In almost all cases, Attention Deficit Hyperactivity Disorder (ADHD) will have been identified long before the child reaches middle school or junior high school. The disorder occurs at younger ages and schools are much more aware of ADHD than they were 15 or 20 years ago. Up until 20 years ago, it was commonly thought that children with hyperactivity outgrew their condition by puberty, but it is now widely accepted that that isn’t true. Although many become less restless and overactive, inattention and impulsivity often persist.
What is the Behavior of the Teen with ADHD?
A teen with ADHD:
- Continues to have difficulty sustaining attention and focus.
- Exhibits some form of motoric overactivity, restlessness, or fidgeting such as foot jiggling or pencil tapping.
- Has difficulty with initiating, organizing, and completing homework, and structuring or planning for long-term assignments. (This is most specific to adolescents.)
- Has conflicts with parents over rules and responsibilities.
Treatment: Medications are Frequently Recommended
Stimulant medications such as Ritalin, Dexedrine, Desoxyn, or Cylent tend to work for adolescents just as they do for younger children. These medications will decrease the hyperactivity or distractibility found in ADHD and thus increase attention span. There are some advantages for stimulant use with teens. As the teen has neared his or her adult height, there is little concern about growth stunting.
Medication is often more difficult to enforce with adolescents, however, as they may perceive it as a form of adult control. They may also balk because they don’t want to be different. Don’t force medication. Instead, help teens see the need for it. Explain to them that taking medication to increase their attention span is like wearing glasses to improve vision. Teens also need to be counseled as to the high risks of mixing medication with alcohol and other drugs.
What Can Parents Do?
The adolescent with ADHD has great impact upon the family. Normal adolescents are not easy to parent and adolescence is more “extreme” for the teen with ADHD. They typically experience wider mood swings and have more defiant behavior, creating greater family conflict. Their demand for independence is often greater, and as they behave more irresponsibly, they are less ready to handle independence. School-related problems may also increase. Chronic power struggles exist between parents, children, and teachers when a child is not completing his or her work.
The following “Top Teen Survival Tips of the 90s” are offered to parents by Arthur L. Robin, Ph.D., of Children’s Hospital of Michigan.
- Understand adolescent development and how it impacts upon a person with ADHD.
- Give an adolescent with ADHD reasonable input into the decision making whenever possible.
- Get your priorities straight. Distinguish between important versus unimportant conflicts, problems, and misbehaviors.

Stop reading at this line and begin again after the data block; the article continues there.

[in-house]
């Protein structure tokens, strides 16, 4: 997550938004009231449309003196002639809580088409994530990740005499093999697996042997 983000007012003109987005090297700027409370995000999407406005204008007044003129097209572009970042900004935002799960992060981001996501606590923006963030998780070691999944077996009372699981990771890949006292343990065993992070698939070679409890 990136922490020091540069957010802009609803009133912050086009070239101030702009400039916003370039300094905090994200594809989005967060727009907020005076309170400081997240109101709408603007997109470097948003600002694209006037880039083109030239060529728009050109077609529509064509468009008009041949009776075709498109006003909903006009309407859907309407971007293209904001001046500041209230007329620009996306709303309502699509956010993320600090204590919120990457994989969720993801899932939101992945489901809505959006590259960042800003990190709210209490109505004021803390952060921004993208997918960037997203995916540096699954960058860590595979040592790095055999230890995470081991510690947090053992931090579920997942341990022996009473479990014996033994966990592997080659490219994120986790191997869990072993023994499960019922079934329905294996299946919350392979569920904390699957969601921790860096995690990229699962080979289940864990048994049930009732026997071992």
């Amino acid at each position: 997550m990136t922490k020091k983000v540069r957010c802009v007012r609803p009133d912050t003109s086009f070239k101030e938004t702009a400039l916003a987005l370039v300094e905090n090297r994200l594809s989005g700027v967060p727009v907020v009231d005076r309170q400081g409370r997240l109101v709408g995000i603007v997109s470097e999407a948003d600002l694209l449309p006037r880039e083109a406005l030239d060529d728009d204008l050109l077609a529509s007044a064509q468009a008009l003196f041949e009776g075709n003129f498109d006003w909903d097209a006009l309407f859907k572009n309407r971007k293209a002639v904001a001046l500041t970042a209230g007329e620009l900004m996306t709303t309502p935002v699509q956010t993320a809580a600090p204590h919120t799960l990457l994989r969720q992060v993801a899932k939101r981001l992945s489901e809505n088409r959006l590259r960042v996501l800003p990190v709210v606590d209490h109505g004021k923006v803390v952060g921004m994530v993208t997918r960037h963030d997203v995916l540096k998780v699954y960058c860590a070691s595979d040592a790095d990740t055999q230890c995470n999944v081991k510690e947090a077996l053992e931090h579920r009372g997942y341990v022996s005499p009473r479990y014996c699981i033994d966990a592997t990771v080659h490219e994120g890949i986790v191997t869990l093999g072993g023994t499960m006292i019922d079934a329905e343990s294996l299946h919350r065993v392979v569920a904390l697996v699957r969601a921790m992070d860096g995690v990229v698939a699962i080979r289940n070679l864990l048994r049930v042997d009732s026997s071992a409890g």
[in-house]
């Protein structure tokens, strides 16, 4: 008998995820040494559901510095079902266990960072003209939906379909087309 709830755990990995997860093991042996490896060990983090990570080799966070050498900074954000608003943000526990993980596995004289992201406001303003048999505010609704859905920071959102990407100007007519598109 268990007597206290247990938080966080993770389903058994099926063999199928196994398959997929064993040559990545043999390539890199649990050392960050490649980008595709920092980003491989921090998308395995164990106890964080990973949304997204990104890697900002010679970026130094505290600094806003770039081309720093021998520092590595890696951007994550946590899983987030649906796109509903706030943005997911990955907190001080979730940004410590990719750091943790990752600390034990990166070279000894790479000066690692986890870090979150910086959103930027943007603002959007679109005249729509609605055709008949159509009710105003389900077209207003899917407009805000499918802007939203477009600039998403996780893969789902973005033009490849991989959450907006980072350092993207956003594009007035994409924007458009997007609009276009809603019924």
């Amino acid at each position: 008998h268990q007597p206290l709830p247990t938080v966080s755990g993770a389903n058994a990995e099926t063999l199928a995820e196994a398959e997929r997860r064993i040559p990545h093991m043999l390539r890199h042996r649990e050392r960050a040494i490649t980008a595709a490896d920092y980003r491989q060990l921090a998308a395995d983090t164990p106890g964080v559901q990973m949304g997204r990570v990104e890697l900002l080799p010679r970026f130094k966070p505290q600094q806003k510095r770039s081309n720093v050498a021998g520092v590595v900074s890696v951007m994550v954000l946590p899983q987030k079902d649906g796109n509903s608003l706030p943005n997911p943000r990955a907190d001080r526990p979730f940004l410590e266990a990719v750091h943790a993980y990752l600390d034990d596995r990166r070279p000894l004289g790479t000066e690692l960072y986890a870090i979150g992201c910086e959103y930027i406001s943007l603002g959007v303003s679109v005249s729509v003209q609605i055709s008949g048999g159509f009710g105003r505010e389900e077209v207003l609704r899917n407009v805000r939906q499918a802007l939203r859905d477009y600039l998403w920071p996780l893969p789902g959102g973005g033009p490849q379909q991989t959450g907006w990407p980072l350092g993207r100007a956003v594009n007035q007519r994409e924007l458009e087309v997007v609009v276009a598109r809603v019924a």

- Learn steps of effective problem solving.
- Continue to structure the environment. Set conditions and consequences for tasks to be done by the adolescent.
- Learn positive communication skills.
- Expect to utilize professional help for medication and therapy periodically throughout your child’s adolescent years. Arrange to have a trusted professional do “family ADHD checkups” at least every six months to see how you are doing.
- Parents and adolescents need vacations from each other several times per year.
Parenting programs (such as STEP or Active Parenting) which teach the avoidance of power struggles and the concepts of positive communication and encouragement are helpful.
In addition, parents should assist their children in developing organizational skills and should provide a “distraction-free” environment for study at home. The teen’s need for frequent breaks should be considered and daily exercise encouraged. Remember, we cannot make children study, or do their homework. We can provide the time for study, the place for study, continued encouragement, and occasional help.
Siblings develop their own ways of dealing with the presence of a child with ADHD. They may feel sorry for him or her; they may feel anger or resentment or they may feel neglected. A younger sibling may develop fear for the older, impulsive, or aggressive child. Older siblings may become overprotective. Greater emphasis may also be placed on the need for the sibling to behave well. Some siblings may become overachievers to prove they are different or to meet the parents’ needs. Allow your other children to be “imperfect.” When they start to rebel or misbehave on occasion, don’t be too concerned. Siblings will need special, alone times with you. Provide them also with their own outlets, like sports and school activities. Encourage them to express their feelings.
Each child in the family should not be parented the same way. Each has special needs. Siblings can cope with the different expectations parents have of the child with ADHD as long as there is fairness and some balancing when it comes to their needs. Educate them as to what ADHD is all about.
Encourage, Encourage, Encourage
Coming to terms with a chronic condition can be difficult, particularly at a time in life when being one of the crowd is so important. It’s up to parents to make sure the adolescent’s self-esteem doesn’t suffer. Keep him or her educated and encourage his or her efforts. Many experts have observed a correlation between creativity and ADHD. Discuss with adolescents career and educational possibilities which are flexible and need “idea” people. Help in increasing self-awareness and work on coping and organizational skills to ease their process of growing up.